|The actor:||Chadwick Boseman|
|The film:||Black Panther|
|The quote:||“Wakanda forever!”|
Wonderland, Narnia, Shangri-La, Oz, Brigadoon, the Wizarding World, Atlantis. One accesses these fantasy places from a place in the real world, as we know it. A rabbit hole or a wardrobe, a plane crash or a tornado, a train platform or a submarine: they are tantalizingly close to us, intoxicating because they are seemingly just four Oreos away. The Marvel movies, to say nothing of Marvel comic books, have promised us an enormous number of fantasy worlds that our heroes are capable of accessing. It seems like people are not super hyped about the Quantum Realm or mirror dimensions, necessarily, but the far off planets in the Guardians of the Galaxy movies more or less fit this perspective, as does Asgard. But Asgard and Xandar are not going to be immortalized alongside Wonderland and Oz. Wakanda will be. In fact, it’s already there.
There’s another way to view “Wakanda forever!” It’s not a slogan with the same kind of historical, revolutionary weight as “Black power” or “Black lives matter.” There’s not a sacredness in this sentence. (That’s not an expectation. I mean, who can say with a straight face that T’Challa or Okoye are more important and meaningful figures than Fred Hampton or Huey Newton or Angela Davis?) The right corollary here is the fantasy-geopolitical equivalent of “Black is beautiful,” a statement which at its core speaks to a desire to express inherent worth. As “Black is beautiful” is a counterweight to centuries of white people expressing the opposite opinions, so is “Wakanda forever” a statement of aspirational Black nationalism. To say it is to put stakes in the ground for a state of Black people governed by Black people and perpetuated by Black people. What the phrase lacks in sacredness it makes up for in sadness. That there is no Wakanda means that there is no bastion so wealthy or belligerent or magnificent as this society in Black Panther, no special unobtainium which will solve far more problems than it creates.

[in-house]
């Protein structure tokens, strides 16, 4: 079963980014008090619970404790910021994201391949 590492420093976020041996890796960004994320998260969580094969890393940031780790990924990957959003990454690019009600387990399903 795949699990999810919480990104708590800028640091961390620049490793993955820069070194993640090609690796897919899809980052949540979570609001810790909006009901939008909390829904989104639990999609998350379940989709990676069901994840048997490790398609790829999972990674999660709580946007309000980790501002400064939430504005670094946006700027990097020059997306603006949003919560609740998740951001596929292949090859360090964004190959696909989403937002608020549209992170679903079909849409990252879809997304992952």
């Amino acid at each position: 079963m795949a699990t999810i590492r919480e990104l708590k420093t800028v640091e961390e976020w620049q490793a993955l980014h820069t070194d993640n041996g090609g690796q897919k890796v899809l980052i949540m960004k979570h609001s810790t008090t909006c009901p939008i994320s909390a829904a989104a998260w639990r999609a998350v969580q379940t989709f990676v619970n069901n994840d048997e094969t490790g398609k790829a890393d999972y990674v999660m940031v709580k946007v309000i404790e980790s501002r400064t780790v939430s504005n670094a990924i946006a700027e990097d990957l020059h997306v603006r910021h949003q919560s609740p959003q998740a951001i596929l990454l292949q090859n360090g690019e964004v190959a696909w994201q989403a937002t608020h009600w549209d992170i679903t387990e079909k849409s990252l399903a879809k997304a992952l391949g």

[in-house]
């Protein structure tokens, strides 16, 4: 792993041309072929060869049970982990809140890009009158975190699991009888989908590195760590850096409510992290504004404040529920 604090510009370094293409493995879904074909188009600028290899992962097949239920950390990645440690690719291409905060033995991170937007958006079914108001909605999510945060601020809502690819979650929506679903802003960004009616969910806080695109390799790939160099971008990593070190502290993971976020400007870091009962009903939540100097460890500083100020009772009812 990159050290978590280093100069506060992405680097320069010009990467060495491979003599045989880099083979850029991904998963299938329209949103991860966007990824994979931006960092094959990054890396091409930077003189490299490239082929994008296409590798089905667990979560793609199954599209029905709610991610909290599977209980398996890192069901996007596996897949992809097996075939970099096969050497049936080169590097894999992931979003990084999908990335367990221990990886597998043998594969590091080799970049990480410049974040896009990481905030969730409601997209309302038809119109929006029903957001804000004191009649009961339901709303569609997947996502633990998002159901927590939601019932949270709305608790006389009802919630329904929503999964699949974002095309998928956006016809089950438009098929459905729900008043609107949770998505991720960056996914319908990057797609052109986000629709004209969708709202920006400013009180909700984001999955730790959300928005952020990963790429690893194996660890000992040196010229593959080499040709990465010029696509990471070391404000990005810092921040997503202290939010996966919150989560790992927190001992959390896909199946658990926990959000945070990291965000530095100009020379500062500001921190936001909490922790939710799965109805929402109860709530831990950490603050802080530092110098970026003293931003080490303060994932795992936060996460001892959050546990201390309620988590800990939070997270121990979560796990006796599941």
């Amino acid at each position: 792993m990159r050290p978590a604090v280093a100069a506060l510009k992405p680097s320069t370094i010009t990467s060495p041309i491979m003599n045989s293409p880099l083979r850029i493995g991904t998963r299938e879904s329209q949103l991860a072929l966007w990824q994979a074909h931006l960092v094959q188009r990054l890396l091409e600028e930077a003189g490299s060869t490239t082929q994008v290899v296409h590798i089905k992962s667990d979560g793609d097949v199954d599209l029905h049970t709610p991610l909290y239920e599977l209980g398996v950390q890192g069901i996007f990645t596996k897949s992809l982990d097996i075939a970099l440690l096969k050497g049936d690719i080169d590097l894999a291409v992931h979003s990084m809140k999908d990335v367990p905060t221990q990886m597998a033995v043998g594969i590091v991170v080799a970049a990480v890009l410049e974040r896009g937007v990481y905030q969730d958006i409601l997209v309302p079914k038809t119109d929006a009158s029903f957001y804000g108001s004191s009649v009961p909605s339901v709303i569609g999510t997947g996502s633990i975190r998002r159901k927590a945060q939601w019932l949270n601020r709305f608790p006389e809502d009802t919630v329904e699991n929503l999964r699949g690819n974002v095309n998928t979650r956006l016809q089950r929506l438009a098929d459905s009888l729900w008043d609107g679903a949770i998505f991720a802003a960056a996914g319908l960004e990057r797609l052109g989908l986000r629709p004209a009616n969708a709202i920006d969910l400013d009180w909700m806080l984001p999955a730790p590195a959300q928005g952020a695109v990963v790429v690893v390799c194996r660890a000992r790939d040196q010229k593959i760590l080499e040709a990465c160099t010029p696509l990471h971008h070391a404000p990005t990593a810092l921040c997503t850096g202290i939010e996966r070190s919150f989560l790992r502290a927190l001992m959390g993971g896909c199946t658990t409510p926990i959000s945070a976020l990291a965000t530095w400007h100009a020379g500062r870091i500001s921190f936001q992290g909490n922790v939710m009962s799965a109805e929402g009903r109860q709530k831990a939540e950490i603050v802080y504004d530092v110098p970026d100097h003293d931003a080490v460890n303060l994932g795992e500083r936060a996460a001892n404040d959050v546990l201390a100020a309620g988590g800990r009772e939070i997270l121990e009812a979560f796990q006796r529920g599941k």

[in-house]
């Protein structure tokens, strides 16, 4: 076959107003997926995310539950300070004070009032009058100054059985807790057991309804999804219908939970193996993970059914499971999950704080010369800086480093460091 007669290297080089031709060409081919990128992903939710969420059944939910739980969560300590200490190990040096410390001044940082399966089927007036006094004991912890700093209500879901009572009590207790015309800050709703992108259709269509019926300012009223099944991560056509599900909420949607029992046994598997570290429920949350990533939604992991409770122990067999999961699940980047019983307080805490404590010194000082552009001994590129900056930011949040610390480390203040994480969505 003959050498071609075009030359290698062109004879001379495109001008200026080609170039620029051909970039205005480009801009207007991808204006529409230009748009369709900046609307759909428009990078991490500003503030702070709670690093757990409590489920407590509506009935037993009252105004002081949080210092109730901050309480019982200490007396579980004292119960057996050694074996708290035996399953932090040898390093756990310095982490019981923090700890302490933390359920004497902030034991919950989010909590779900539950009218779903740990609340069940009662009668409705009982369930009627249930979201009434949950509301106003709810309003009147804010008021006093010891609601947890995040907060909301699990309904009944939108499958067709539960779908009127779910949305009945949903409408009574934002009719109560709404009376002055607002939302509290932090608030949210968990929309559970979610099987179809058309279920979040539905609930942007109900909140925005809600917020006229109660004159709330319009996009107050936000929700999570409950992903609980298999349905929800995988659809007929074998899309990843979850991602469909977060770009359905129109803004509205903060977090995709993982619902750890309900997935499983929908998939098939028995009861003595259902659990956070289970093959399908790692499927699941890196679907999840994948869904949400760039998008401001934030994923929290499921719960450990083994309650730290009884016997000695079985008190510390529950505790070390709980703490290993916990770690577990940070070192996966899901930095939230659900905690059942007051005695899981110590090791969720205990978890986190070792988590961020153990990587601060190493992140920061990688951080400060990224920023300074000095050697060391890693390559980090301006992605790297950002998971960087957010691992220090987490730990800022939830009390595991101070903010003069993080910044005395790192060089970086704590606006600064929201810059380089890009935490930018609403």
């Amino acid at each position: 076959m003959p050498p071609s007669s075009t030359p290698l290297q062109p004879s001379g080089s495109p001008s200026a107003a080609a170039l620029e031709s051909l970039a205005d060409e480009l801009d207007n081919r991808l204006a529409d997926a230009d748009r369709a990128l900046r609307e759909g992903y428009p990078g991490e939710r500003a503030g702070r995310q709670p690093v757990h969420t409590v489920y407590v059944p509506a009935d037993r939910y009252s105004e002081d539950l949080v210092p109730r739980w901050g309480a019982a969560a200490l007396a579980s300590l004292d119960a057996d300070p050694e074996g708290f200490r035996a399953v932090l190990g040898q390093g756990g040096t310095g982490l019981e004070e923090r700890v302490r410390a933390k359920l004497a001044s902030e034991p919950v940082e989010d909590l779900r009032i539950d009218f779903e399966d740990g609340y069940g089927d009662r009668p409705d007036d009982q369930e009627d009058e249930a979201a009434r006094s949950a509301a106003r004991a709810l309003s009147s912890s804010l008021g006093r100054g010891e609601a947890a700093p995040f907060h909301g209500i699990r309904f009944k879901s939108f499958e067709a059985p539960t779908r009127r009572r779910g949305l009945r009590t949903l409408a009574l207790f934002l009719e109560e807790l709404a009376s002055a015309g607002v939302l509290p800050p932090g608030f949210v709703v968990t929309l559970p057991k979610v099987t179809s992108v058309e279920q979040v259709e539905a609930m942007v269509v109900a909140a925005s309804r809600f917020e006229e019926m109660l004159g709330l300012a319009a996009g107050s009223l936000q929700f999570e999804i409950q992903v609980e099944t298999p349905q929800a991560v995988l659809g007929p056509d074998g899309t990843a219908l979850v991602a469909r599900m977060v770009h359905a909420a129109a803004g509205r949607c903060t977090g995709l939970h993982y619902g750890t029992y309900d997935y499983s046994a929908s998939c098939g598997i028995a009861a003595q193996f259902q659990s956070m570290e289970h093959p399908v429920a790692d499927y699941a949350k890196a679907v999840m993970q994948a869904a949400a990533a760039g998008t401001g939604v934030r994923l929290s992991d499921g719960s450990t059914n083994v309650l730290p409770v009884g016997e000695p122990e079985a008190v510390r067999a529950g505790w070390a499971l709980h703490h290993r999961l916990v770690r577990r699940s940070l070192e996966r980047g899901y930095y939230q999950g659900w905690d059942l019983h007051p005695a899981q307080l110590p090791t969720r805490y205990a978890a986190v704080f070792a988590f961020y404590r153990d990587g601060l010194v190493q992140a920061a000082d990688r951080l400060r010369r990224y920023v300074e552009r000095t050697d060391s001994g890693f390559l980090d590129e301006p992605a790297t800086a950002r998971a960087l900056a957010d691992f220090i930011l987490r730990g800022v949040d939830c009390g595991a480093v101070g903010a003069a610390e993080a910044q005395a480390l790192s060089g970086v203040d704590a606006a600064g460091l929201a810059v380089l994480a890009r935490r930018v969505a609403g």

If the line reading matters in my calculus, then it makes sense that gestures should also be considered. The right hand over left X has become instantly recognizable, so much so that it’s now a pretty standard celebration or greeting in sports settings. The statement with the crossed arms is as much a promise as putting a hand over one’s heart and delivering “I pledge allegiance to the flag…”
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